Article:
Knoxville banker invests time and money in his Rwanda-based nonprofit

October 02, 2019 | GET MORE : Life

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Joram Kimenyi (pictured above on left), a project analyst at U.S. Bank subsidiary Elavon, writes about what it has taken to found and sustain Tools for Hope

I invest for my children, but not just for the typical things like their first cars and college funds. Instead, I also make investments for the future success of Tools for Hope, a Rwanda-based nonprofit I founded in 2015 with Richard Trevillian, a friend from church. 

I grew up in Rwanda and have always wanted to find a way to make a positive impact on my home country. Now that I am a dad, the importance of these efforts has multiplied exponentially. Leading up to starting Tools for Hope, Richard and I had closely followed successful agricultural projects in impoverished areas in Sub-Saharan Africa. He shared my passion for helping others, and we knew we had to do something to help make an impact on families in Rwanda. We began researching ways to help people learn how to grow produce in less than ideal farming environments. This desire to make a difference quickly unfolded into the development of the nonprofit.

Funding a dream 

To get Tools for Hope off the ground, Richard and I wrote grants, gained government funding, began hosting fundraisers and covered expenses out of our own pockets. 

Having grown up surrounded by family members working in the financial industry, I knew my personal contributions to the nonprofit would stretch further if I made some sound investments. I decided to meet with a Knoxville-based financial advisor to invest in stocks. 

Our advisor helped us estimate startup costs and pointed us toward resources to help educate ourselves on our responsibilities as the day-to-day operators of the nonprofit. 

Financial planning allowed us to look ahead and make a budget before officially starting. It also helped us to start thinking about how to manage normal business tasks like bookkeeping, marketing, responding to donors and scheduling meetings with subject matter experts. 

Building a future for families in Rwanda 

Through the nonprofit, we hired an agri-business professional in Rwanda to teach farmers how to use specialized farming equipment developed to work in the Sub-Saharan Africa terrain and pesticides to save their crops as well as how to manage the business side of their operation with accounting and planning for future profitability. 

Training and assisting the farmers to become independent entrepreneurs, generating diverse sources of income through farming and selling crops has helped enhance their overall economic development. We’ve been happy to be part of this life-changing experience for the farmers and their families.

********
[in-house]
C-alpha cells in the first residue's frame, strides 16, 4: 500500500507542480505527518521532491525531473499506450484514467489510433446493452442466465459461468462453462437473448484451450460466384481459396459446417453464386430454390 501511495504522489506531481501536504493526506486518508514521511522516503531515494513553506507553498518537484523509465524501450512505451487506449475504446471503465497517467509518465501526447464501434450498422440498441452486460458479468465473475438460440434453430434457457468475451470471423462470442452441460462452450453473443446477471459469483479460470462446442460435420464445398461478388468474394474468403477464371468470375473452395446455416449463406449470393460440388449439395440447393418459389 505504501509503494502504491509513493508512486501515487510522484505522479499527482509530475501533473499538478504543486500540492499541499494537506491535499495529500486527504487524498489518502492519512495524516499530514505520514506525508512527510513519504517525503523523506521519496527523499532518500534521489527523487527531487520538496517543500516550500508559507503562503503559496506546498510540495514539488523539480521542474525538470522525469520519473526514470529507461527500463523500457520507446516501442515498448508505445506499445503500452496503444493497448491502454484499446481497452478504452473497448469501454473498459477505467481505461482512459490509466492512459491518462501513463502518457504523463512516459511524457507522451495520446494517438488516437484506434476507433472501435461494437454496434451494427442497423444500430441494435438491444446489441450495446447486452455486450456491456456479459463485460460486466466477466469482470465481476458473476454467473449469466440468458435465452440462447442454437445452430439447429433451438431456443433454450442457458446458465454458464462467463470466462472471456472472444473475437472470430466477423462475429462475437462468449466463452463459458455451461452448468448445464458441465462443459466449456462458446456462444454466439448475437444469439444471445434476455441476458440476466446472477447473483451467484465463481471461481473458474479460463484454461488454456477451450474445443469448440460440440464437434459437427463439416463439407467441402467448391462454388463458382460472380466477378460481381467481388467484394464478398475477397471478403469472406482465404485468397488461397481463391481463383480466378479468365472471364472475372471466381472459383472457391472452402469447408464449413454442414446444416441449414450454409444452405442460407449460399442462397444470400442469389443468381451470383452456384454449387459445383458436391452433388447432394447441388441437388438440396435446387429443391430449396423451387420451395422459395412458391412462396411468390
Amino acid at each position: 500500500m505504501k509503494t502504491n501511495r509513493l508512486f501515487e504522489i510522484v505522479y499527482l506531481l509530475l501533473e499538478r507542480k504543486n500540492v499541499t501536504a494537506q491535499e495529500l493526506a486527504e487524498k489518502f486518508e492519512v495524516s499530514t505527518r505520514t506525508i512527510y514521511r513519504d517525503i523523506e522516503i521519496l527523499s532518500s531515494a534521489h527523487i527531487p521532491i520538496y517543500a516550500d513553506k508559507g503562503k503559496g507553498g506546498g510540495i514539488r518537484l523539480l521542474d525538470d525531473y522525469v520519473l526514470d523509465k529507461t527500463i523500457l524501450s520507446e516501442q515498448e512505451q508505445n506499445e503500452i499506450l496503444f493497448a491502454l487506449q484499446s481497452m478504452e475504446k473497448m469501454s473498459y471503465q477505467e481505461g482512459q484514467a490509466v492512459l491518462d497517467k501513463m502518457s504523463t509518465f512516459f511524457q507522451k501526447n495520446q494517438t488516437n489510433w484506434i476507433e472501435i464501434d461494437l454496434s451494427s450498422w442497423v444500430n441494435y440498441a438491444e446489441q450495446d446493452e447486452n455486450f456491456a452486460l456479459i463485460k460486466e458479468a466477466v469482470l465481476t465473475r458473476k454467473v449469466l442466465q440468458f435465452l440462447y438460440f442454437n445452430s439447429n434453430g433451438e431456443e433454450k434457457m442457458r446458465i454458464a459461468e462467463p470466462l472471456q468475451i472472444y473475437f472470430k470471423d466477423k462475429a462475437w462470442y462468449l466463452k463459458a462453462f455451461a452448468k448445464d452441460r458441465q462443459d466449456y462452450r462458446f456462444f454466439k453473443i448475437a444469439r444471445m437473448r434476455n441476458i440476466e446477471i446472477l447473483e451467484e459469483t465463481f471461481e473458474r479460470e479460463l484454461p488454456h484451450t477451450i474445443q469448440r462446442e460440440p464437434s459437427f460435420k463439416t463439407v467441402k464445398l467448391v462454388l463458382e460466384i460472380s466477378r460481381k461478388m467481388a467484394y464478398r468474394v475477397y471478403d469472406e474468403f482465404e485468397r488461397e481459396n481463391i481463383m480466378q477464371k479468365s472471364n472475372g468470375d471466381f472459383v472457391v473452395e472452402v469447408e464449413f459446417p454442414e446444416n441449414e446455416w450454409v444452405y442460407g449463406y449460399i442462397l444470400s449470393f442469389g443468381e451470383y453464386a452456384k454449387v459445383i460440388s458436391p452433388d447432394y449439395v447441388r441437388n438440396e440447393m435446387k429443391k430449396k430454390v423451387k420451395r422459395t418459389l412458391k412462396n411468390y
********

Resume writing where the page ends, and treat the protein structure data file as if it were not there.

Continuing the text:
When we first started Tools for Hope, the group was made up of 15 subsistence farmers, who did not have a food security method in place or many of their basic needs met. Today, the group is a government-registered cooperative with 80 members. There are plans to expand to a total of 100 members over the next year.    

Financial planning advice for starting a nonprofit

As often as I can, I meet with financial professionals to discuss making the most out of our investments and plan for the future. Also, Richard and I partner with government officials and equipment providers to secure the necessary support and tools for the day-to-day operations of the nonprofit. 

I highly recommend meeting with a financial professional to discuss ways to achieve your goals. Working with a professional can help you make the most of the money you are investing in the nonprofit. At a minimum, it's always a great idea to have a budget and know what kind of financial support you afford to give to the cause of your choice. Also, many nonprofits will meet with you and share lessons learned to help on your journey. If you have an organization that you admire, send them an email with your questions.

A heart for helping others

Keeping Tools for Hope going strong in Rwanda while living in the U.S. is a big dream, but it is achievable. I have learned a lot about leading an organization from my managers at Elavon and have used these skills to help continue growing the nonprofit. And I have been able to use my paid U.S. Bank volunteer hours for hosting awareness events in Knoxville. I am grateful to work for a company that supports my efforts.

October in National Financial Planning Month

Whether there’s a cause you’re longing to support, building a college fund for your children is at the forefront of your mind or you’re hoping to retire oceanside, there are many options to plan ahead. U.S. Bancorp Investments offers Automated Investor, which was created to be an easy-to-use tool for investors of any level that design portfolios based on life stages and events. Current investment options include: retirement; specific goals such as major purchases or expenses; and general investing. You can talk to a financial professional about Automated Investor and other ways to start investing by calling 866.758.8655. Information is also available online and through the U.S. Bank mobile app

After developing a plan for reaching your financial goals, estate planning is another important step in ensuring your family’s long-term financial stability. This can be a difficult conversation to have with your loved ones. The Big Know has partnered with U.S. Bank to share training to help make the planning process easier for families. And as family members age, it is important to protect their financial security.

Learn more

Join U.S. Bank Wealth Management for the 30-minute Creating a Retirement Paycheck that Lasts financial planning webinar at 11:30 a.m. CT on Oct. 9.